Google announced yesterday on the their blog that today they would release a web browser called Google Chrome.
Today, Google Chrome is available for download.
It’s too early to tell what the implications of this will be on web designers and developers but it might be worth installing and taking for a spin.
According to Dean Hachamovitch on the IE Blog, Microsoft recently completed a build of Internet Explorer 8 that passes the Web Standards Project’s Acid 2 browser test.
It will probably be quite a while before we know exactly what this means to us in our day-to-day work. For what it’s worth, the UA Undergraduate Admissions site still has more IE6 users than IE7 users (just under 52% vs just under 48% among IE users). That’s a site with a relatively young user base so we know that even after the browser is released it takes a while for people to adopt, and that’s probably more the case with IE than other browsers.
In any case, it’s interesting news, particularly in light of Opera’s recent antitrust complaint and all the debate that followed.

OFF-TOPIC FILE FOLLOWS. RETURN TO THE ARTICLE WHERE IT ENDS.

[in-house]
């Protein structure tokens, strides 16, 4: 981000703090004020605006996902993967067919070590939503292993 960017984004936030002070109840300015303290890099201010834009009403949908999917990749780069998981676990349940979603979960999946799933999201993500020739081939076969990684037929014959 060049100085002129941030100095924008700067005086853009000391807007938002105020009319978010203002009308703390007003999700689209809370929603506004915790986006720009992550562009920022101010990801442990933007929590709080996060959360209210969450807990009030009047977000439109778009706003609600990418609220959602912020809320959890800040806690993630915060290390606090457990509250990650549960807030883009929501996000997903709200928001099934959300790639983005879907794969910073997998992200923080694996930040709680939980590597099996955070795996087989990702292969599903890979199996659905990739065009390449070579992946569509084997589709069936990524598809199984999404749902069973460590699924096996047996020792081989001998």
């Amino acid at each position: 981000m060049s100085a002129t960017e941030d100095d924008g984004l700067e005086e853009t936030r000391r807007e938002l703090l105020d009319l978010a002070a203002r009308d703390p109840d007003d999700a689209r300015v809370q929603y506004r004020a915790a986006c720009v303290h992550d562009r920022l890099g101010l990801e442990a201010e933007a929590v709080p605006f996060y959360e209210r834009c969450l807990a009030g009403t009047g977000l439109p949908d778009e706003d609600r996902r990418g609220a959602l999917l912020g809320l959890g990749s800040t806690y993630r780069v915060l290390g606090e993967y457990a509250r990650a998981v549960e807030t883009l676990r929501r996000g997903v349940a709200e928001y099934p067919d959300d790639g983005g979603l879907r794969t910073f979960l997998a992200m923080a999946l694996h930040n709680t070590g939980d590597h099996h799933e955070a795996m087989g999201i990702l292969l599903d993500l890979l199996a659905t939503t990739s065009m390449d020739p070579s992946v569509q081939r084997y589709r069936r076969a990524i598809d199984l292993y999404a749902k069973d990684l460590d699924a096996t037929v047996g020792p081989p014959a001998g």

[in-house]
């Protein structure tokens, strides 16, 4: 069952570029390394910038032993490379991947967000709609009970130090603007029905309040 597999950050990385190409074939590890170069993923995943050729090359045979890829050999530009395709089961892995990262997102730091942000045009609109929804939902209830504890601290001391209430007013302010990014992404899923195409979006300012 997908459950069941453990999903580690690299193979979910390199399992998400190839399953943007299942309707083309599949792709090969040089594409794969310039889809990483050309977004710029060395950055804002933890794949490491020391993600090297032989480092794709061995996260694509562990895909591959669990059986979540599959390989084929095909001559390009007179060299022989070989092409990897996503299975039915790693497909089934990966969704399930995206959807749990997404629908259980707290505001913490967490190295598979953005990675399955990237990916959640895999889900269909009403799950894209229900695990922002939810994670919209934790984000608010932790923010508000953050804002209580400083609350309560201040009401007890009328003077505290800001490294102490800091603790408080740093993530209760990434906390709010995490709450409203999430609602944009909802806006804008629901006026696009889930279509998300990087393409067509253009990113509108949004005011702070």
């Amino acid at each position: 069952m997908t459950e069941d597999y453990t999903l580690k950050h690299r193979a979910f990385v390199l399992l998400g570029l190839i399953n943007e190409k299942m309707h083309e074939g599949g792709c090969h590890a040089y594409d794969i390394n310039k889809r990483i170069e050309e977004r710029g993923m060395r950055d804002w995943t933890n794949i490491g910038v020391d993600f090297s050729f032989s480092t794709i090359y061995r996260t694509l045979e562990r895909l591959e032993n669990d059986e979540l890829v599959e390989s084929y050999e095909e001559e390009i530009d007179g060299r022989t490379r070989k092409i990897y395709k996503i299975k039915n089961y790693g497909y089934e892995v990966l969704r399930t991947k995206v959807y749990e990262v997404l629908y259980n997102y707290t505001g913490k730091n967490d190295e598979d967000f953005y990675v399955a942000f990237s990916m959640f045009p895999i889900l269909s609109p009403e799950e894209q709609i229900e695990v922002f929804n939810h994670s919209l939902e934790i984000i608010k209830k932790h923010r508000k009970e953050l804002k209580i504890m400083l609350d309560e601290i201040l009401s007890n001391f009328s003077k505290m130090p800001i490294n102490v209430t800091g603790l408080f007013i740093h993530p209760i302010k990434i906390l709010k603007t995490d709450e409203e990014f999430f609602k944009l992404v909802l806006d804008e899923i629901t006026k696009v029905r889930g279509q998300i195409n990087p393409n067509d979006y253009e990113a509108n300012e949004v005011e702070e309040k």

I would tend to take this video and this post from Molly Holzschlag as pretty clear signs that Microsoft, all the way up to Bill Gates, is more engaged with the world of web standards than ever before.
Earlier this year, Digital Web Magazine started a column called Web Design 101. The series is written in a way that is helpful for those who are just getting started but also useful as a reference and review for more experienced designers.
The most recent article in this series discusses the float property, which I have always found to be one of the trickiest CSS properties to fully understand. It’s a pretty well-written and comprehensive piece, and the same could be said of the rest of the Web Design 101 series.